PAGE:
Roll Call

Ayes: Ihlan; Johnson; Roe; and Klausing.

Nays: None.


Mayor Klausing recessed the meeting at approximately 5:34 pm and reconvened in Executive Session at approximately 5:36 pm.


Councilmember Pust arrived at approximately 5:43 pm and joined the Closed Executive Session already in progress.



Mayor Klausing recessed the Executive Session at approximately 6:07 pm and reconvened at approximately 6:11 pm in Regular Session. 


Mayor Klausing provided a brief summary of the Closed Executive Session for the annual review of the City Manager, in accordance with his contract and the recently-preformed 360 degree review through which he was evaluated; with formal City Council action scheduled for the December 13, 2010 regular meeting agenda.


            Roll Call


(Voting and Seating Order for December: Ihlan; Johnson; Pust; Roe; and Klausing).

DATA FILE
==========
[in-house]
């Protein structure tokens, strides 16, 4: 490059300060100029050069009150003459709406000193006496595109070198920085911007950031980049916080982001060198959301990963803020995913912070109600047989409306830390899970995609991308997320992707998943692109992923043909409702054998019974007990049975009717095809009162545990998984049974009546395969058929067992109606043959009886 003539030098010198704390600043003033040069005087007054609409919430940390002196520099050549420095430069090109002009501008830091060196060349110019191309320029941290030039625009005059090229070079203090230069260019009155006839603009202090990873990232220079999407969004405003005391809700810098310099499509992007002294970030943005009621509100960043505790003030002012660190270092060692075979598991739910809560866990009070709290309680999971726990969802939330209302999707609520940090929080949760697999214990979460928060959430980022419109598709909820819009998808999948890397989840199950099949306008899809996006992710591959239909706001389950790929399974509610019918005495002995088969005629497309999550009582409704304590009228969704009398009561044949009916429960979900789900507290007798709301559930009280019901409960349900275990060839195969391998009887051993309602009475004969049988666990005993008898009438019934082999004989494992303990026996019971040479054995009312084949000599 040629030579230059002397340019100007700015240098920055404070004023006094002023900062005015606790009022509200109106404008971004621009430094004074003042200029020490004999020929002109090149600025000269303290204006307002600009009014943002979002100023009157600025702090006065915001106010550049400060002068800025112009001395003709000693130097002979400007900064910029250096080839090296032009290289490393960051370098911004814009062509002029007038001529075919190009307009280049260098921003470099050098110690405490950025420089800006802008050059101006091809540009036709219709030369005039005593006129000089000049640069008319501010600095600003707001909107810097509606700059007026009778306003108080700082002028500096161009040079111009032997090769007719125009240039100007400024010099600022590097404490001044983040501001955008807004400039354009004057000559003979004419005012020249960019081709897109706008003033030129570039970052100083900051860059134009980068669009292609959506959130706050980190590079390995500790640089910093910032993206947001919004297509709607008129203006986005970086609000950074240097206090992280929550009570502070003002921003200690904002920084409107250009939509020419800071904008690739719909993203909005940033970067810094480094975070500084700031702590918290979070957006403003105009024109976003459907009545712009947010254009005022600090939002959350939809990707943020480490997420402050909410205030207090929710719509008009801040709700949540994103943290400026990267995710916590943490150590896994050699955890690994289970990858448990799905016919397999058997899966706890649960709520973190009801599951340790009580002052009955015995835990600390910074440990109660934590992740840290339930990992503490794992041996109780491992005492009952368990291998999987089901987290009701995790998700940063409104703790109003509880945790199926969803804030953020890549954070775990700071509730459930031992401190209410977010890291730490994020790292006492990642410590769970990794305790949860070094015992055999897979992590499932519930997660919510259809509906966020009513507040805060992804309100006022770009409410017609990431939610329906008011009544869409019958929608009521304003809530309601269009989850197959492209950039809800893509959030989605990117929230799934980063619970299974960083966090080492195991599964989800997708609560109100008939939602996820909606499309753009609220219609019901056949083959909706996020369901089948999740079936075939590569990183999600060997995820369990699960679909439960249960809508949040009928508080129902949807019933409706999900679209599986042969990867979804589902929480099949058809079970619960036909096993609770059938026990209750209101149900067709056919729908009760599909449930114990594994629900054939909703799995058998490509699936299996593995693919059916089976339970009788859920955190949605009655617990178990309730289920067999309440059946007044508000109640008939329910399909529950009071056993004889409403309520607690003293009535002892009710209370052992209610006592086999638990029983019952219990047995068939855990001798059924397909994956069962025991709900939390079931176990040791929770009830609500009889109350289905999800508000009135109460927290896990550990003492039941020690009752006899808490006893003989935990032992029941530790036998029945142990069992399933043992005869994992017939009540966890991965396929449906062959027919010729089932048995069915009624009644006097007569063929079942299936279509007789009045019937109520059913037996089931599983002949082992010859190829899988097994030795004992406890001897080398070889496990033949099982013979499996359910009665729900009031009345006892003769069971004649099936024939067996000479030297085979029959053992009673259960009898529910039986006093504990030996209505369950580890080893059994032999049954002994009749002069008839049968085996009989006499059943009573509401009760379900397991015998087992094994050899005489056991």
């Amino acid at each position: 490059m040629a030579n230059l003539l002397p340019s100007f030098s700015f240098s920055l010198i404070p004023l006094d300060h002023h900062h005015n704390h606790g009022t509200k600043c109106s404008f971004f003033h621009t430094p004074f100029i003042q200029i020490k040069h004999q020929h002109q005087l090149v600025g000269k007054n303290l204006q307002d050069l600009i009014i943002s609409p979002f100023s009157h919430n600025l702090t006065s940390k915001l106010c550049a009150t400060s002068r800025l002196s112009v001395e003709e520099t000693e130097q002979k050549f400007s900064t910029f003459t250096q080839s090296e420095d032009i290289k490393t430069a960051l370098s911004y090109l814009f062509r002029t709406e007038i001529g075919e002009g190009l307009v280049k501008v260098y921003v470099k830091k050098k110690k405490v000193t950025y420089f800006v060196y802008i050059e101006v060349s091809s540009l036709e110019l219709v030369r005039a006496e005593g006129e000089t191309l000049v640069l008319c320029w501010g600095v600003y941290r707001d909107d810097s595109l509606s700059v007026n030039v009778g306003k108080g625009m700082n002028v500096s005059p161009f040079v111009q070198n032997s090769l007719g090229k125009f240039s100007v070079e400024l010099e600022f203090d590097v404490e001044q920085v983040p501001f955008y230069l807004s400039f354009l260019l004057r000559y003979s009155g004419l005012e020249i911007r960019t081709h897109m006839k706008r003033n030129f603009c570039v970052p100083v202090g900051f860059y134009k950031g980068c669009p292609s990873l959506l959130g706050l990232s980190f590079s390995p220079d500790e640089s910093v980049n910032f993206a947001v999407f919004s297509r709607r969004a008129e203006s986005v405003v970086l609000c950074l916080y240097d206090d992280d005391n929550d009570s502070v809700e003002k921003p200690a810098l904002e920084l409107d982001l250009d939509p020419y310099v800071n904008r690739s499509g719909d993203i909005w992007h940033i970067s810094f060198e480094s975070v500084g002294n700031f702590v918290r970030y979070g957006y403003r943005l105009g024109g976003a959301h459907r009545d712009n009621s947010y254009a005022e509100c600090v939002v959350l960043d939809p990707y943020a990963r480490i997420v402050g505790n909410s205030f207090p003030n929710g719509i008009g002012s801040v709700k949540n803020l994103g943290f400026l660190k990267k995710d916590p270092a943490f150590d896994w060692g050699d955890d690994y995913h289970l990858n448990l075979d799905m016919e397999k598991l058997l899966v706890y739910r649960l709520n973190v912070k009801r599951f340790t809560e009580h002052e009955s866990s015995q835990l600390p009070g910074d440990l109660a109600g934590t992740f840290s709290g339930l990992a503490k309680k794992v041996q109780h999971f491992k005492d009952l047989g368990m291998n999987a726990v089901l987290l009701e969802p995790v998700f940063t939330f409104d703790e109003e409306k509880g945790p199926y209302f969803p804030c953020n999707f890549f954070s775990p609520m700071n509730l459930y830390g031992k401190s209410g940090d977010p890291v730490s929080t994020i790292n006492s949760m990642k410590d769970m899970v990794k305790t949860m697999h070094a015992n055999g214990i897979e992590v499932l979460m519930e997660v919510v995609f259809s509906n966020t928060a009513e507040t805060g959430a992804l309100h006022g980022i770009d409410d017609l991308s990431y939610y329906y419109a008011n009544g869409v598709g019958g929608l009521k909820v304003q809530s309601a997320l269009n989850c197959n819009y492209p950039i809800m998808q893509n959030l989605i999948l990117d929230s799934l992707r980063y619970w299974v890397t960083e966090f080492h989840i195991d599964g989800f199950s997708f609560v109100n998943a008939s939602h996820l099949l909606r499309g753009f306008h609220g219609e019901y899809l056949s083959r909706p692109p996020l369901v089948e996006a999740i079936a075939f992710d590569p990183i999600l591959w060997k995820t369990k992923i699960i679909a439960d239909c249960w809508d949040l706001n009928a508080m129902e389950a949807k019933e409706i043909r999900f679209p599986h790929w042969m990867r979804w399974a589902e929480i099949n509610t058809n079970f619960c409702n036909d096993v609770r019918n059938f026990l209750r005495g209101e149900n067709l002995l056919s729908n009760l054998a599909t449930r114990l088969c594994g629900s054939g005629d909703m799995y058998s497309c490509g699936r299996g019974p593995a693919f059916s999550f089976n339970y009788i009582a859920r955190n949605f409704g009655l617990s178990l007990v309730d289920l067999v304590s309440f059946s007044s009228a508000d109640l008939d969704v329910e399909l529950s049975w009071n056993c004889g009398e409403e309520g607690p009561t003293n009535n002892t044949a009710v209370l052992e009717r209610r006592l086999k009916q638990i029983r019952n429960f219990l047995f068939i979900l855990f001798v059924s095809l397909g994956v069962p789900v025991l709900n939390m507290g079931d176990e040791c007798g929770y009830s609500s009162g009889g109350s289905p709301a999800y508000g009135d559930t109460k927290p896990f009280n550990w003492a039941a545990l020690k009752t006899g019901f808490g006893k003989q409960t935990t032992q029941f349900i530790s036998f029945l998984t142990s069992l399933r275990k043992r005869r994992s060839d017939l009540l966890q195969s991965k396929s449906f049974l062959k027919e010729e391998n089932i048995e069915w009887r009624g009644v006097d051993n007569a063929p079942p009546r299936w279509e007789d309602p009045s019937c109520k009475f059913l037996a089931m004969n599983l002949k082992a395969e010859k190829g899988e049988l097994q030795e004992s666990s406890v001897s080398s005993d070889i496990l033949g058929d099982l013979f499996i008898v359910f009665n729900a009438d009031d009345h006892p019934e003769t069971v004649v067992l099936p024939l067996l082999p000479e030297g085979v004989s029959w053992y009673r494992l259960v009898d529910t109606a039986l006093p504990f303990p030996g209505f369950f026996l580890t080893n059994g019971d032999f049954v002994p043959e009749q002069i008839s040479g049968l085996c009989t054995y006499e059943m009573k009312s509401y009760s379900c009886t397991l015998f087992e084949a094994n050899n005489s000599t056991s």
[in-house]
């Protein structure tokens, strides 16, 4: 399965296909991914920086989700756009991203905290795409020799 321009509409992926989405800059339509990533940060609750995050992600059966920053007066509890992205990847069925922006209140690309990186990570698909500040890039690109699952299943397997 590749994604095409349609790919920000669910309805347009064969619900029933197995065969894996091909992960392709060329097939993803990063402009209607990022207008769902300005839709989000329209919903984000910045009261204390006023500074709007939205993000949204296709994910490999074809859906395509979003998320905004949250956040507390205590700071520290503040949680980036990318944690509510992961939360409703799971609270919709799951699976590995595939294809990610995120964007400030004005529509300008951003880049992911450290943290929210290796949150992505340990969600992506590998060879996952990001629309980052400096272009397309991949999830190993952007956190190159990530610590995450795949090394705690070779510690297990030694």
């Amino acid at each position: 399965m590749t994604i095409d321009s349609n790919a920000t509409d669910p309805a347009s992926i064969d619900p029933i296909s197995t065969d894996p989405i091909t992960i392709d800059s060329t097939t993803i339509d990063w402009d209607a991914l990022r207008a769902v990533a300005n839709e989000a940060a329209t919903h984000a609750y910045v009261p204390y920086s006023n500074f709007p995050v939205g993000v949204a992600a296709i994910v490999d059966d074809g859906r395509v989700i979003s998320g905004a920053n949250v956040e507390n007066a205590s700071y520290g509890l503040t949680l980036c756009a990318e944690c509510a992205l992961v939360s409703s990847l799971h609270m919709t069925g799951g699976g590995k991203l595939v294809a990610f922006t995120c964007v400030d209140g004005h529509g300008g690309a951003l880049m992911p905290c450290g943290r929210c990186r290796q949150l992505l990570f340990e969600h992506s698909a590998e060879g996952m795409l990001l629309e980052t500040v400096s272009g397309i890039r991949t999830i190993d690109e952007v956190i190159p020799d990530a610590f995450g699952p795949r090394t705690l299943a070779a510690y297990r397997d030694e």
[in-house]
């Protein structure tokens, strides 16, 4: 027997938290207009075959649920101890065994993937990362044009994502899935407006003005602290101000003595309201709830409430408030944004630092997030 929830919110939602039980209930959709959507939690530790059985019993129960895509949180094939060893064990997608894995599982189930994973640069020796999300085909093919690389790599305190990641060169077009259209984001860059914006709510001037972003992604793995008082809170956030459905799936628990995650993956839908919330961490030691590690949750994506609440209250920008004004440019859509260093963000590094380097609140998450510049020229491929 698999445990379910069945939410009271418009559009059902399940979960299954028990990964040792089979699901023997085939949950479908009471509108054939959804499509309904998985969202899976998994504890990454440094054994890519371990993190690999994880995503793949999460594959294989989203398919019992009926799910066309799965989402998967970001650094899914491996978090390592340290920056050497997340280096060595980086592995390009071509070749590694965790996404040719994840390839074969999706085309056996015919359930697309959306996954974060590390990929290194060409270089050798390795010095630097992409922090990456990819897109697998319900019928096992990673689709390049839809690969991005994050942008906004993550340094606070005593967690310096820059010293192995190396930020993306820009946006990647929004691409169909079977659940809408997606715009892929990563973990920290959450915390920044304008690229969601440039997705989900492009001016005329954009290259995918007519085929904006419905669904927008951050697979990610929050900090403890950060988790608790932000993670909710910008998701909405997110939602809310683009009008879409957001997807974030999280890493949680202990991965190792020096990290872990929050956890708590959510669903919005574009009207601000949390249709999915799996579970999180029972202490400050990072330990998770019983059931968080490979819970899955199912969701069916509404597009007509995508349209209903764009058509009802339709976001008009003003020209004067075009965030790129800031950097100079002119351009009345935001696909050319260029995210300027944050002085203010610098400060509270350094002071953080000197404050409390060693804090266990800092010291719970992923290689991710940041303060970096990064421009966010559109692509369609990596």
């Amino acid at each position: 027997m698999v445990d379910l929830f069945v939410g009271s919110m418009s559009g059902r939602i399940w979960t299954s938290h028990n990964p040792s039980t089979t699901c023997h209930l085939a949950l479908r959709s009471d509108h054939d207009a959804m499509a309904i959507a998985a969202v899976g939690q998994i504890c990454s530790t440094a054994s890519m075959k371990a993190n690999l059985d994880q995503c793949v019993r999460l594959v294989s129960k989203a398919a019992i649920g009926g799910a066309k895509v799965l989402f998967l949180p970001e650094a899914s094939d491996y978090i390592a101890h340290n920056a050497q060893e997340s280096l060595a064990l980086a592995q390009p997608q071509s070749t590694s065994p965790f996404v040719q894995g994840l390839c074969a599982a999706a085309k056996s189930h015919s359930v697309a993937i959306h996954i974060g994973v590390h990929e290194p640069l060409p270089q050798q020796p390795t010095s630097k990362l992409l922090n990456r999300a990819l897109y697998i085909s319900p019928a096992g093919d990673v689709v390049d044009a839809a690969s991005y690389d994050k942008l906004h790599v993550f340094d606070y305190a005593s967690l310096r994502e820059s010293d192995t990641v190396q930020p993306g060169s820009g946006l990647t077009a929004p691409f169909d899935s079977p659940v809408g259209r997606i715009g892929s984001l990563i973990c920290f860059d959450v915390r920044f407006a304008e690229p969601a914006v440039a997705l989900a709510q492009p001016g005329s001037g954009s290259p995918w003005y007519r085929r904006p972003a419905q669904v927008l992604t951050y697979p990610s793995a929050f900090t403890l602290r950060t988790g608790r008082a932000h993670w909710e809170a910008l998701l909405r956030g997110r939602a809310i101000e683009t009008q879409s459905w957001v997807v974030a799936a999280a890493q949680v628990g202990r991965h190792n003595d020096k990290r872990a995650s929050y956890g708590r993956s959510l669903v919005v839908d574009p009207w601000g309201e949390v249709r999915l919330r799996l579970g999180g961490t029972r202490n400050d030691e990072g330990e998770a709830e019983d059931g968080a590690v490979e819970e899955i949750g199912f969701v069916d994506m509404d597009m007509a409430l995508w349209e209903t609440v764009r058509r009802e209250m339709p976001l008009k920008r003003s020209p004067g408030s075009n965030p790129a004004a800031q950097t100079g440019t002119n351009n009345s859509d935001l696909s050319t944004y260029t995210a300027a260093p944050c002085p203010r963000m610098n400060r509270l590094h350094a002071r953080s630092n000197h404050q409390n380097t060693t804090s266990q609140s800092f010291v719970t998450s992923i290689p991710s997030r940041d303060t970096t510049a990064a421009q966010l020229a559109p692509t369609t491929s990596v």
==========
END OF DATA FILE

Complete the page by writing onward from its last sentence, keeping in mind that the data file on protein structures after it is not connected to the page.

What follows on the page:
6:00 pm         2011 Budget Hearing

Prior to the Public hearing, and at the request of Mayor Klausing, Finance Director Chris Miller provided an overview of the purpose of the hearing, including to present an overview of the City’s 2011 spending plan; to establish the need for a property tax levy and increase; to summarize the tax impact to property owners; and to allow comments and suggestions from the general public.  Mr. Miller reminded the public that tonight’s presentation and questions to be entertained were only related to the City’s portion of their property tax bill, not those of other taxing jurisdictions.  Mr. Miller’s presentation was provided as part of the Council meeting packet dated December 6, 2010; and included a list of budget impact items; a summary of the proposed 2011 budget; property taxes in perspective; and 2010 City tax comparisons with other metropolitan-area cities of similar population, based on an average single-family home valuation of $235,000; and is attached hereto and made a part hereof.